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|It is pretty hard to image what it must be like living in what seems like an isolated
cultural island. No doubt over the years the people of Zenon Park like those of
Verigin have had to accept the responsibility for the advancing and preservation
of their culture in what must seem like an overwhelming onslaught.
Long time residents point out that this recent struggle is really very similar to the tensions in the community in 1979 or at other times when there have been economic threats which are as formidable as cultural ones. Others explain that there is almost a vital need for some outward struggle to be ongoing, otherwise there are some who feel they are actually loosing ground in their efforts to maintain their language and all that relates to it and the long term struggle their families have endured.
|It is significant to compare Zenon Park to Verigin because the followers of Peter Verigin who came to Canada had themselves experienced generations of persecution and felt they had no alternative but to continue to struggle even when the Canadian environment was in no way what they had faced in Russia. So it was that through the years the Doukhbor community went through cycles of calm leading to uprisings of radicals within the community who were branded as "mad" while they in turn regarded the complacent and less radical neighbours as "bad" because they were not true to the cause. There are striking parallels in Zenon Park with this siege mentality and perhaps the struggle is the way a threatened society has of defending itself.|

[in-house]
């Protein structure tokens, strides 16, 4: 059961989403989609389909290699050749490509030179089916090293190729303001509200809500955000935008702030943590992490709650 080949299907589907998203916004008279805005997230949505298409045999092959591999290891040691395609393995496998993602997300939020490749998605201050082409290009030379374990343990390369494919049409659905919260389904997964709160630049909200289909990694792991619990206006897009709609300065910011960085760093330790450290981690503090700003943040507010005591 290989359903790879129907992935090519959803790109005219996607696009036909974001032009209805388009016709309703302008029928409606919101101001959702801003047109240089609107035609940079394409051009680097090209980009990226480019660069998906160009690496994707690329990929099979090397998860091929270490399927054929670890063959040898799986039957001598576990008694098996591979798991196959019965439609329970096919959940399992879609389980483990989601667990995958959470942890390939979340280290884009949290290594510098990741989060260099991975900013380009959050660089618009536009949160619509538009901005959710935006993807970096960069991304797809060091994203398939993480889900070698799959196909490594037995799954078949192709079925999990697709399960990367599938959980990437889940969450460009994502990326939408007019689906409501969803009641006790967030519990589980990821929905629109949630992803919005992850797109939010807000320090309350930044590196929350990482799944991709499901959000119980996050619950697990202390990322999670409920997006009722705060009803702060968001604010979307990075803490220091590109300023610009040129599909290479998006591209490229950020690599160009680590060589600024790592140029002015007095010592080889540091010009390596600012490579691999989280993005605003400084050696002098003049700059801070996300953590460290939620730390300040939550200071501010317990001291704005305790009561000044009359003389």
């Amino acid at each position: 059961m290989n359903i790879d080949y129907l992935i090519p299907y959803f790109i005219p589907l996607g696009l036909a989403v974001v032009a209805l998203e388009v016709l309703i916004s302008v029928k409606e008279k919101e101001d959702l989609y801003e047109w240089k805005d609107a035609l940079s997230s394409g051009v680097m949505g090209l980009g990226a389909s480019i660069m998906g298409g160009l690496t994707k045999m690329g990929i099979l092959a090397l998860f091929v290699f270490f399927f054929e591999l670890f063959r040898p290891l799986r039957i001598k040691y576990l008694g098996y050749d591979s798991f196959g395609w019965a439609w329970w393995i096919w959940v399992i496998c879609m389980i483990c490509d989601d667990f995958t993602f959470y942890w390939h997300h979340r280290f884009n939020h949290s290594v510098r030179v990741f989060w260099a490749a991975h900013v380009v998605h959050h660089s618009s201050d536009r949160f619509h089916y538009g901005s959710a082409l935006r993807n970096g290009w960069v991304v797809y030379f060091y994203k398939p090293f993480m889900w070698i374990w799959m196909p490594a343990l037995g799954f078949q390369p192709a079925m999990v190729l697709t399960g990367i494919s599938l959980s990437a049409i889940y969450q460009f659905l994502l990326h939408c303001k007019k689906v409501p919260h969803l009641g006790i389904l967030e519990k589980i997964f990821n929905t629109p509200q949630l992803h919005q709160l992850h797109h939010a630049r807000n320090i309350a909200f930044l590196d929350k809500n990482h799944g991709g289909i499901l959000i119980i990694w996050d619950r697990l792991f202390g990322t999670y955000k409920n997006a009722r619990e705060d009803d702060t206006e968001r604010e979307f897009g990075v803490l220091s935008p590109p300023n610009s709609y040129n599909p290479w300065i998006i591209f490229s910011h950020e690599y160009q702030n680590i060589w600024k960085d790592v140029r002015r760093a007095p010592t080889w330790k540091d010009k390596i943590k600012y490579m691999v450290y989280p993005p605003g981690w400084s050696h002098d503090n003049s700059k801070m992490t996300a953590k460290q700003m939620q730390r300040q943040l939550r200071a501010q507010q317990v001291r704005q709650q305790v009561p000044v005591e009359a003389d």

|Perhaps we should even expand the situation in Zenon Park to Quebec and we would
realise how a minor thing like a "for sale" sign in a department store
is reason to create a major crisis over and issue threats of boycotts and dire consequences.
Clearly, minorities that identify themselves as being encroached upon, or threatened,
will find ways to protect what they feel is an element of what they are, individually,
not just in a collective sense.
People who have absorptive flexible ever changing language lack the same connection with their culture and the words they use. The French language is not adaptive and encompassing and by its restrictive nature is much more intrinsically connected to the religion, folkways and lifestyle of the people who speak the language.